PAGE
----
Da’esh, likewise, have been generously funded by the West. The US alone has directly provided well over $1 billion of military support to the insurgency in Syria in the form of training and weapons, much of which has found its way into the hands of Da’esh. And, in terms of its financial flows, London is likely to have played a particularly significant role. HSBC has been repeatedly taken to task by US Senators over its relationship with Al Qaeda’s main banking arm in Saudi Arabia, whilst French Finance Minister Michel Sapin, when announcing a new crackdown on terrorist funding last month, specifically singled out the City of London and demanded the world be “vigilant” with Britain given its reputation. Alex Salmond, former Scottish National Party leader claimed in parliament that “Whenever I ask the Prime Minister about [cutting off Da’esh’s funding], he tells me that he is sitting on a Committee. For two years, we have heard nothing. Little or nothing has been done to interrupt the flow of funds and to identify and stop the financial institutions without which Daesh could not have lifted a finger against us or anyone else.”

But why? Why was Britain so keen to finance Hitler then, and so reluctant to crack down on Da’esh’s financing today? The Nazis were supported, as we have seen, as a bulwark against communism, and in particular as a force to be hurled into action against the Soviet Union. The terrorist insurgency in Syria, meanwhile, was viewed by the West as a means of crippling an independent state with an independent foreign and monetary policy – and in the process, undermining its allies Iran and, once again, Russia. In both cases, the ultimate target was Russia, and by extension the entire non-Western geopolitical project of which Russia was and is a leading part.

This being the case, what lessons can be drawn from the experience of the 1930s and 40s? What policies should Russia pursue in the face of Western-sponsored fascism/ terrorism?

There were three main aspects to Russia’s anti-fascist policy in the 1930s – all of them correct in my view, and all with clear lessons for today.

Firstly, the USSR clearly understood that fascism relied on foreign support, and tried to break the West away from supporting it. Proposals for a ‘grand alliance’ were constantly being put forward to Britain and France. France, especially, was seen as ‘wavering’ in its commitment to German fascism, for obvious reasons, and so particular effort was made to pull France into such an alliance – with some degree of success (the 1935 Franco-Soviet pact). Britain was more of a lost cause, but the spectacle of Britain repeatedly rejecting an anti-fascist alliance did at least help to cut through the rhetoric and expose the British government’s true attitude towards fascism. All of this applies as much to Wahhabi terrorism today as it did to fascism then.

Secondly, if Russia were not able to convince the West to stop supporting fascism, she moved to militarily defeat it herself. Once Germany and Italy had made it clear they would not respect the non-intervention arrangements agreed by the League of Nations over the Spanish civil war, the USSR moved to crush the fascist uprising itself. Similarly, once it became clear that the West would not respect Syrian sovereignty, Russia moved to smash the Wahhabi’ist insurgency directly.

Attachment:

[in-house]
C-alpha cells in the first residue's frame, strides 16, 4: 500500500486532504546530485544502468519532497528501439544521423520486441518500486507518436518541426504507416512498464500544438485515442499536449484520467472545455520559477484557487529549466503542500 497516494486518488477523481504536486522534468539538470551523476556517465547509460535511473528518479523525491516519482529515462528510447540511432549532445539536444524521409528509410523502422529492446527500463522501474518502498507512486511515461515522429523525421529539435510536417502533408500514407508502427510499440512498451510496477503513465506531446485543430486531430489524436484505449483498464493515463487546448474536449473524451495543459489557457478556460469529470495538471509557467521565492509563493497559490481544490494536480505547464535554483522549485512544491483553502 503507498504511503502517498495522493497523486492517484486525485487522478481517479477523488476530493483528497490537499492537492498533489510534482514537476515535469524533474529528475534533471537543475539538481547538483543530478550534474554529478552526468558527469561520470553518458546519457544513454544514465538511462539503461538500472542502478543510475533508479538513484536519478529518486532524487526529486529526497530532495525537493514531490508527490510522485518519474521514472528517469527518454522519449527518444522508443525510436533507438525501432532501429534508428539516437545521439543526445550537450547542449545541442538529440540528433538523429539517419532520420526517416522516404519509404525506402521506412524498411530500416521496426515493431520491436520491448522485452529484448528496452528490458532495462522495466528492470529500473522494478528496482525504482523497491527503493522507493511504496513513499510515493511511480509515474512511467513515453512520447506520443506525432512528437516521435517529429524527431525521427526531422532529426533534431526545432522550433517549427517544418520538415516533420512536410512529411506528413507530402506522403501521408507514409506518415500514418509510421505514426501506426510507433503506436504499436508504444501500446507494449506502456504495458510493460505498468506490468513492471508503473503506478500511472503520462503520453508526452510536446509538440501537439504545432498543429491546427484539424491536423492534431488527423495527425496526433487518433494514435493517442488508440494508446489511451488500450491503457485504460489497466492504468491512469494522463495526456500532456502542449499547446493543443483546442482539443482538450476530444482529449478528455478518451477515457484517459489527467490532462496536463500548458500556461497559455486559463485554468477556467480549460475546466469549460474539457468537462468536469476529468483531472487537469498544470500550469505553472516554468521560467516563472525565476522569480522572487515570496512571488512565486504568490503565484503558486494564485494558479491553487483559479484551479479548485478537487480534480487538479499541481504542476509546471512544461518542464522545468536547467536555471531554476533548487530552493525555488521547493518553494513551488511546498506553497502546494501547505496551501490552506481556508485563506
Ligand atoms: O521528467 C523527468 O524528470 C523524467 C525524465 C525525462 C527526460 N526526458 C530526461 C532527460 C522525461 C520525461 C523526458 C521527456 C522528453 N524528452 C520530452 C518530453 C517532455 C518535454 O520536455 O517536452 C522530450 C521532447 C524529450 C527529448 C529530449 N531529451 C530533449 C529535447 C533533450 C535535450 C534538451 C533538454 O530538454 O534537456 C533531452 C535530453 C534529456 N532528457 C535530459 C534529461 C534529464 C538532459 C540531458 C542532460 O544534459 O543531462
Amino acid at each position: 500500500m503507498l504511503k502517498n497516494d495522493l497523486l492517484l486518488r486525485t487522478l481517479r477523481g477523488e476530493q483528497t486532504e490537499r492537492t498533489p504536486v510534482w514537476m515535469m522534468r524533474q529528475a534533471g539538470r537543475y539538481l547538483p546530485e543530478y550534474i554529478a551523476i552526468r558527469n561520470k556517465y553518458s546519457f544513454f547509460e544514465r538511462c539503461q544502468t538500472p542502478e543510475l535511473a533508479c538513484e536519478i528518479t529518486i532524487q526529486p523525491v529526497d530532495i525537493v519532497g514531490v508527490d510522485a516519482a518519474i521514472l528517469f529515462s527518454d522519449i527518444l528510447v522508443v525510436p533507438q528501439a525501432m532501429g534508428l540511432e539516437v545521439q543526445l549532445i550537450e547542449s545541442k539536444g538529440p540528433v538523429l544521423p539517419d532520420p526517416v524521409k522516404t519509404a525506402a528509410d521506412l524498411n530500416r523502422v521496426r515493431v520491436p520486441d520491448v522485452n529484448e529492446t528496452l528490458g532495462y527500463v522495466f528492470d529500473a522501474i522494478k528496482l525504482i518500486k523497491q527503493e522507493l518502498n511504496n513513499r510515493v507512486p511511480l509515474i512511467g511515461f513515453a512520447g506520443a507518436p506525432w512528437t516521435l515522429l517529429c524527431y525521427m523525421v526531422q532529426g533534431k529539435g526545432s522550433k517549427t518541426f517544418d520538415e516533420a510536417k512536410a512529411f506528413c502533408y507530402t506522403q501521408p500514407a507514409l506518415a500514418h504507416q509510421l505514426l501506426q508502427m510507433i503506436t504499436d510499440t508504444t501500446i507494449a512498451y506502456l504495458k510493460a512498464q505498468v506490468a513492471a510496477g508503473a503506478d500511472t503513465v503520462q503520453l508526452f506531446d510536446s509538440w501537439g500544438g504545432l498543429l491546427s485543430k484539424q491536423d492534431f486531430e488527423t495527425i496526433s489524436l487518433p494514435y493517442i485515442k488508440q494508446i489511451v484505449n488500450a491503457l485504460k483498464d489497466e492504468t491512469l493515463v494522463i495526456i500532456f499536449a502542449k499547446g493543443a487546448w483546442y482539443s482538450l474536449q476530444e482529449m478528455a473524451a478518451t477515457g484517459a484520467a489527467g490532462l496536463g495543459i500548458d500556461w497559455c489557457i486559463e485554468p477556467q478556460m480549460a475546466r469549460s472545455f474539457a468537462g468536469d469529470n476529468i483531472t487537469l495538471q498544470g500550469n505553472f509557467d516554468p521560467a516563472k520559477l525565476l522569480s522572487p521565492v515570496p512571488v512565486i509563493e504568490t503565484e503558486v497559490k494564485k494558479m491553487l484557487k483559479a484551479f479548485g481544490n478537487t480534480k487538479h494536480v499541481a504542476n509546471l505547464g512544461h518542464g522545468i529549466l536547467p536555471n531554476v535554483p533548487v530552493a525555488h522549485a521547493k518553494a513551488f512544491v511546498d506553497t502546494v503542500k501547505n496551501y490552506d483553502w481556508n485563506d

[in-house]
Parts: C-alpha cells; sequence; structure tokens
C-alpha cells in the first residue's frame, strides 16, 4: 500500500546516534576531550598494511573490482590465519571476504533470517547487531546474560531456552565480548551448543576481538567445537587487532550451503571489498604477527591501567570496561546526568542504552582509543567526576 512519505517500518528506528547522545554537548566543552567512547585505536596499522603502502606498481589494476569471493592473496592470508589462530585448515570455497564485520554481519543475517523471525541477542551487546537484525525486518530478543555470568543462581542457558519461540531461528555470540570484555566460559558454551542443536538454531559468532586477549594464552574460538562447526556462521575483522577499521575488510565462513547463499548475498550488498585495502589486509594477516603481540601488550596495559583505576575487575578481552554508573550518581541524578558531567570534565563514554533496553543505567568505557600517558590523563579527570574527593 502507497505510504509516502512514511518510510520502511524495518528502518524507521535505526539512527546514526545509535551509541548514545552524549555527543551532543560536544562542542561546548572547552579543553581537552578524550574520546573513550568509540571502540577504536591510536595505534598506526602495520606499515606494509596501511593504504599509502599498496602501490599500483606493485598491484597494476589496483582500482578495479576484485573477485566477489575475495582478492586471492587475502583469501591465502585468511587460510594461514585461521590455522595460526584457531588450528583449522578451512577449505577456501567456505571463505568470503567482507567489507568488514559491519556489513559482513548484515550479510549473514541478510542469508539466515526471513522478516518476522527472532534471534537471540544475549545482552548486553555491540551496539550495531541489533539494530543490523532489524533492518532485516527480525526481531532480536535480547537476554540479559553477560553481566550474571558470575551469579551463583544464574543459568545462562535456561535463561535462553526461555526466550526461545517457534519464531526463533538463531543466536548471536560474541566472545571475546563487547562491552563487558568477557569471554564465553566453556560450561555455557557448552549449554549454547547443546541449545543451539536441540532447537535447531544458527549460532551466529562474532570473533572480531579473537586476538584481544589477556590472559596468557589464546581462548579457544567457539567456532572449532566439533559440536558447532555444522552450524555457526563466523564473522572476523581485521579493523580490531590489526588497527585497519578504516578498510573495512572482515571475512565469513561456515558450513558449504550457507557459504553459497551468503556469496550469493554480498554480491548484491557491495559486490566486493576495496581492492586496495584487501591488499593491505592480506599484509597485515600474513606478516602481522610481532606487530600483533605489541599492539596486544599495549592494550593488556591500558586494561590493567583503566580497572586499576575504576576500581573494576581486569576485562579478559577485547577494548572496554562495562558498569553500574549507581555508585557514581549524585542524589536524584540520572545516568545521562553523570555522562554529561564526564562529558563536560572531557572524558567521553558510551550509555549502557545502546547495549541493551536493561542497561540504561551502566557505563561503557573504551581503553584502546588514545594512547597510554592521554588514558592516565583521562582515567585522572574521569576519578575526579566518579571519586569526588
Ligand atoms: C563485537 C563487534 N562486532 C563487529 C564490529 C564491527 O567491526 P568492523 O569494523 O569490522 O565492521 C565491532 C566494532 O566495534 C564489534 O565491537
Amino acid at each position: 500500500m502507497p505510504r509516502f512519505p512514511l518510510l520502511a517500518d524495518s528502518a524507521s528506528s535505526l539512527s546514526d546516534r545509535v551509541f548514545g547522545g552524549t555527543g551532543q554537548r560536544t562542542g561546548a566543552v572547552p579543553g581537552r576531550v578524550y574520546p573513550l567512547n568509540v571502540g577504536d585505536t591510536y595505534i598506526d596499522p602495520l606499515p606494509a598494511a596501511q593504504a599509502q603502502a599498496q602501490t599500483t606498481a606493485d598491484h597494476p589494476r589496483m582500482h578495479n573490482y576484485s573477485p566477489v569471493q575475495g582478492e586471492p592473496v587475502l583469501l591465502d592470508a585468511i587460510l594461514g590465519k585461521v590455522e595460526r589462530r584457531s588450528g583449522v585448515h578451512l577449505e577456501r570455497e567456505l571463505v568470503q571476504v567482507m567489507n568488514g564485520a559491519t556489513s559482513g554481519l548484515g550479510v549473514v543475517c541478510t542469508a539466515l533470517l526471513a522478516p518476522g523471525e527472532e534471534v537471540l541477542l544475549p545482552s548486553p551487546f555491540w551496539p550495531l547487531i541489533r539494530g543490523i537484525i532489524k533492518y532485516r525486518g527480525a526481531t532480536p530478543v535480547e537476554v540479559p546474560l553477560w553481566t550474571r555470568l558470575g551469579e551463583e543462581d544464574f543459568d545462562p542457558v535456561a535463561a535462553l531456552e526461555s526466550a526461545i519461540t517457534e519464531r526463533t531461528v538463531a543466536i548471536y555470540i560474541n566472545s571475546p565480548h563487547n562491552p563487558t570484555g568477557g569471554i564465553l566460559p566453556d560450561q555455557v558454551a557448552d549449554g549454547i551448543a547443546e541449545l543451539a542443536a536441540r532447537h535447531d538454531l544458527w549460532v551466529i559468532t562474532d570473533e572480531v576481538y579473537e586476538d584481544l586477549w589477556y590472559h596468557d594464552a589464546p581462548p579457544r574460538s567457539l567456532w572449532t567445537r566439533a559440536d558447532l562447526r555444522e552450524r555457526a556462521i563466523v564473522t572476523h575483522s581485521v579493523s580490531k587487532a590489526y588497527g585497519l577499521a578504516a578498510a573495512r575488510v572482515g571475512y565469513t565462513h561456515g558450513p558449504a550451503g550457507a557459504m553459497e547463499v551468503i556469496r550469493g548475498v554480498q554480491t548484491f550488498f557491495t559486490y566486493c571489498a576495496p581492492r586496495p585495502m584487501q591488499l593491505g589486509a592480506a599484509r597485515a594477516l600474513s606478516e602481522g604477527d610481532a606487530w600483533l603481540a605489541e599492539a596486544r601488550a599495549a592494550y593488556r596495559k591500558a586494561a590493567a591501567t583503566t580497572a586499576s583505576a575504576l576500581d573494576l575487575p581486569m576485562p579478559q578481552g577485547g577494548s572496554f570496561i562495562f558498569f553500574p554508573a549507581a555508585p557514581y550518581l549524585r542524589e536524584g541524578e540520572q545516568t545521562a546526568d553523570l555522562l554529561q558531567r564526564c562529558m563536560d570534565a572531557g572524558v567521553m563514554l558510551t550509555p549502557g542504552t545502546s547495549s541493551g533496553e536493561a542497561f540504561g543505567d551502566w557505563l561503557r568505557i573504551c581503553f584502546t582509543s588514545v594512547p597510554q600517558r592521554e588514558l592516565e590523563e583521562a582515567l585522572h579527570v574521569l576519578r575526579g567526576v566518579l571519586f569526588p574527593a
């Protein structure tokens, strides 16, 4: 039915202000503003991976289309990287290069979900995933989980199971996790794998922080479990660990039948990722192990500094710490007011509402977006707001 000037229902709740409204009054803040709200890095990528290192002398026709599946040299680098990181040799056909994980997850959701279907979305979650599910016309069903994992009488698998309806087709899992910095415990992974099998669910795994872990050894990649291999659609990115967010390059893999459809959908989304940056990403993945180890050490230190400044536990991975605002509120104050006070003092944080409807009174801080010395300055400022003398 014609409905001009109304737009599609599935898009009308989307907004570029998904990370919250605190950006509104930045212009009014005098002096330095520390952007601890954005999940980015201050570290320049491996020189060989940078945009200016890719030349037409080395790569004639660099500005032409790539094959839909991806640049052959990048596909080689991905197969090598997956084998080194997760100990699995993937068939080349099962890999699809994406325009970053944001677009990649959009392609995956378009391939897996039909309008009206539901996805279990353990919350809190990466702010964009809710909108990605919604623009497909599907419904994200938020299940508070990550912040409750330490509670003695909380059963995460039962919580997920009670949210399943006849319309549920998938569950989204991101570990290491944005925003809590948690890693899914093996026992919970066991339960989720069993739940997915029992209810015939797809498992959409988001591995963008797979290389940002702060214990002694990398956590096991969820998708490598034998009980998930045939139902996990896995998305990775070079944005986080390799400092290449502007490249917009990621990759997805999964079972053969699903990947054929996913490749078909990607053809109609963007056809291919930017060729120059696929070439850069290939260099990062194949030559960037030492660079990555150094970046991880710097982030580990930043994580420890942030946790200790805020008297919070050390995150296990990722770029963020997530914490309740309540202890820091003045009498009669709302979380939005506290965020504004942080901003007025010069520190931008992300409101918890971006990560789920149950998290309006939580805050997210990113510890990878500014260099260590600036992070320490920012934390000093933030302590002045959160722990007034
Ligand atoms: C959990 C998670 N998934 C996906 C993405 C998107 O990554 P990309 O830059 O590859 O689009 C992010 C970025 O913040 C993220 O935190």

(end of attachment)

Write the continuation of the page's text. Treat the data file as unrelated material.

The real masterstroke of Soviet diplomacy in that period, however – and the one that ultimately allowed Russia to defeat Germany – was the Molotov-Ribbentrop pact. Doing the seemingly unthinkable – a peace treaty with Hitler – not only bought Russia time to prepare for war, but divided Hitler from his former British, French and American patrons. It ensured that Russia would not fight alone when the time came, and would not be fighting an enemy still supported by the West.

I am not advocating a peace treaty with Da’esh here (although Russia’s moves to divide the insurgents and bring as many as feasible to the table is laudable); it is too late for that. That would be like negotiating a peace treaty with Hitler in 1943. Molotov-Ribbentrop was based on the principle that the alliance between fascism and the West had to be broken, and so if the West could not be pulled away from fascism, then fascism would have to be pulled away from the West. By the same token, the alliance between Wahhabi terrorism and the West must be broken. In practical terms, the main regional state sponsors of Wahhabi’ism – Saudi Arabia, the Gulf States and Turkey – must be pulled from out of the West’s orbit. This is obviously easier said than done: Erdogan has thrown in his chips with NATO, and Saudi Arabia was virtually a creation of the British Empire. Yet, their leaderships cannot be blind to the fact that there is no future in hitching their wagons to the West’s flaming chariot. That way lies only destruction – and it is becoming clearer by the day that the West is pushing Turkey to a frontline position in an ever-wider conflagration with Russia. This is not in Turkey’s interests. The true interests of the Turks, and indeed the Saudis – as of all humanity, ultimately – lie in realigning themselves with the global South and the BRICS, rather than continuing to act as the agents of its destruction: the minute they themselves realise this, and realign their diplomacy accordingly, the West’s war games are over.

This article was originally published by

Dan Glazebrook is a political journalist and author of Divide and Ruin: The West’s Imperial Strategy in an Age of Crisis